Chinese President Xi Jinping told leaders of the 10-country Association of Southeast Asian Nations (Asean) at a summit yesterday that Beijing would not “bully” its smaller regional neighbours, amid rising tension over the South China Sea.
Beijing’s territorial claims over the sea clash with those of several Southeast Asian nations and have raised alarm from Washington to Tokyo.
But Xi said China would never seek hegemony nor take advantage of its size to coerce smaller countries, and would work with Asean to eliminate “interference”.
“China was, is, and will always be a good neighbour, good friend, and good partner of Asean,” Chinse state media quoted Xi as saying.
China’s assertion of sovereignty over the South China Sea has set it against Asean members Vietnam and the Philippines, while Brunei, Taiwan and Malaysia also lay claim to parts.
The Philippines on Thursday condemned the actions of three Chinese coast guard vessels that it said blocked and used water cannon on resupply boats headed towards a Philippine-occupied atoll in the sea.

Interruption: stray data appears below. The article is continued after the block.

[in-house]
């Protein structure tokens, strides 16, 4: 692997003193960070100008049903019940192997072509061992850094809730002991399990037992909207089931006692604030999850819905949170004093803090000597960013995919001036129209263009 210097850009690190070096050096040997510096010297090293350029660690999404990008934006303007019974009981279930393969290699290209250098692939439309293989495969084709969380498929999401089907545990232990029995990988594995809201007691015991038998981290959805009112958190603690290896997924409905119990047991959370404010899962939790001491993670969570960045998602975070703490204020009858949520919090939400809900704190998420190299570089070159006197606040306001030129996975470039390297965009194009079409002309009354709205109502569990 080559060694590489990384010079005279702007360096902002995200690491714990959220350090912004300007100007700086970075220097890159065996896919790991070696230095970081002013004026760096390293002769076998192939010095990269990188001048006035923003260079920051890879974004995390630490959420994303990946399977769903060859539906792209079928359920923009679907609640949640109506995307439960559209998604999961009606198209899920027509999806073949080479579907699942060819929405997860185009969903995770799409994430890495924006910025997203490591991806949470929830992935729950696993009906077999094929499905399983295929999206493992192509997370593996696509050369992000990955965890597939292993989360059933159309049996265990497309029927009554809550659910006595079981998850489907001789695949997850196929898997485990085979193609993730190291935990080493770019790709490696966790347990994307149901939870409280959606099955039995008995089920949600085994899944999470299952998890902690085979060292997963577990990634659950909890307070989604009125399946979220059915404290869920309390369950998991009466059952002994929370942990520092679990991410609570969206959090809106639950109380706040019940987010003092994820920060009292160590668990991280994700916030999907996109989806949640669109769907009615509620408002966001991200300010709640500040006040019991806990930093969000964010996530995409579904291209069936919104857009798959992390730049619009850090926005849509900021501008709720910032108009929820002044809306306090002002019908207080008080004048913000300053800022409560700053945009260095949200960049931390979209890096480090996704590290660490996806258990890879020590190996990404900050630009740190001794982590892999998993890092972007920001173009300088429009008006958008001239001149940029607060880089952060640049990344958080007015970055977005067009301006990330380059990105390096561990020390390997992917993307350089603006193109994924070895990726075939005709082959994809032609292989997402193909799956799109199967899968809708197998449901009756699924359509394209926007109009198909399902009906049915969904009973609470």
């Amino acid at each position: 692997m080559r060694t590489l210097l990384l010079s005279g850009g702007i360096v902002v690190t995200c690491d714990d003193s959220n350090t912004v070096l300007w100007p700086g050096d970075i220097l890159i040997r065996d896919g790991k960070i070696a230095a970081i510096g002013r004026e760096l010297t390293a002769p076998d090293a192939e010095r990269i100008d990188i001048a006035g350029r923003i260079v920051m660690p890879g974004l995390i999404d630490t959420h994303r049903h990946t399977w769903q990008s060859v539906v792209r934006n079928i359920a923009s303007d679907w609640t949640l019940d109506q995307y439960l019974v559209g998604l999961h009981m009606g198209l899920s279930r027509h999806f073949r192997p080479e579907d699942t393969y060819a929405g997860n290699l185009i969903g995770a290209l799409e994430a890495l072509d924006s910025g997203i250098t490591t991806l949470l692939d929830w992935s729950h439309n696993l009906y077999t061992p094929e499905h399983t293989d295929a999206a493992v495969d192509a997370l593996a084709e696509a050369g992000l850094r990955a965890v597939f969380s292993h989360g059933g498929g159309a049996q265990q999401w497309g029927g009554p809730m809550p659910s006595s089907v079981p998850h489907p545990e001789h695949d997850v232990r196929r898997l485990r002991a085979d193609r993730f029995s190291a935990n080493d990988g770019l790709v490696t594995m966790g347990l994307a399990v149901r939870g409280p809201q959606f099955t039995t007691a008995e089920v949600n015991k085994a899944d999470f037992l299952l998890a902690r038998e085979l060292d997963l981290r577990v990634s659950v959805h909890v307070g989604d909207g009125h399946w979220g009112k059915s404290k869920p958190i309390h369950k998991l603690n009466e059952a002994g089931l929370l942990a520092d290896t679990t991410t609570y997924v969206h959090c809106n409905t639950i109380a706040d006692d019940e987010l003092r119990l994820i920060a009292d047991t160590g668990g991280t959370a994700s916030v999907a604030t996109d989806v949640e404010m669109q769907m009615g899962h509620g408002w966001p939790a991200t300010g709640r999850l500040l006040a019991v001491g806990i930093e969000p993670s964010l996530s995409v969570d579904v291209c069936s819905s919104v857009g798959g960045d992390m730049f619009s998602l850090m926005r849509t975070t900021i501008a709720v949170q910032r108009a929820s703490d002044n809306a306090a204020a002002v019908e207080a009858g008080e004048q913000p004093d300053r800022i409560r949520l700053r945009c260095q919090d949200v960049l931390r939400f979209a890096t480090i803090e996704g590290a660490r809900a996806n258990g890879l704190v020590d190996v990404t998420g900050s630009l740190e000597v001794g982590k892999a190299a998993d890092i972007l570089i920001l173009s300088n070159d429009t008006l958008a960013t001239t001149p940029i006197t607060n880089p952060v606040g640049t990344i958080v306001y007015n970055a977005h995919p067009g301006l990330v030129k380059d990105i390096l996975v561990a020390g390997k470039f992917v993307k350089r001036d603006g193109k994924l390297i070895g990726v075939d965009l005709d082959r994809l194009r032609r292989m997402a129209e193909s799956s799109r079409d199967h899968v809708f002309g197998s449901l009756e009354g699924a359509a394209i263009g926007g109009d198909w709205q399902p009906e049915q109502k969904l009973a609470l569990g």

The US on Friday called the Chinese actions “dangerous, provocative, and unjustified,” and warned that an armed attack on Philippine vessels would invoke US mutual defence commitments. Philippine President Rodrigo Duterte told the summit hosted by Xi that he “abhors” the altercation and said the rule of law was the only way out of the dispute.
Asean groups Brunei, Cambodia, Indonesia, Laos, Malaysia, Myanmar, the Philippines, Singapore, Thailand and Vietnam.
Xi told the summit that China and Asean had “cast off the gloom of the Cold War” — when the region was wracked by superpower competition and conflicts such as the Vietnam War — and had jointly maintained regional stability.
China frequently criticises the US for “Cold War thinking” when Washington engages its regional allies to push back against Beijing’s growing military and economic influence.
US President Joe Biden joined Asean leaders for a virtual summit in October and pledged greater engagement with the region. The summit was held without a representative from Myanmar, Malaysia’s Foreign Minister Saifuddin Abdullah said yesterday.
Asean sidelined Myanmar junta leader Min Aung Hlaing, who has led a bloody crackdown on dissent since seizing power on February 1, from virtual summits last month over his failure to make inroads in implementing an agreed peace plan, in an unprecedented exclusion for the bloc.
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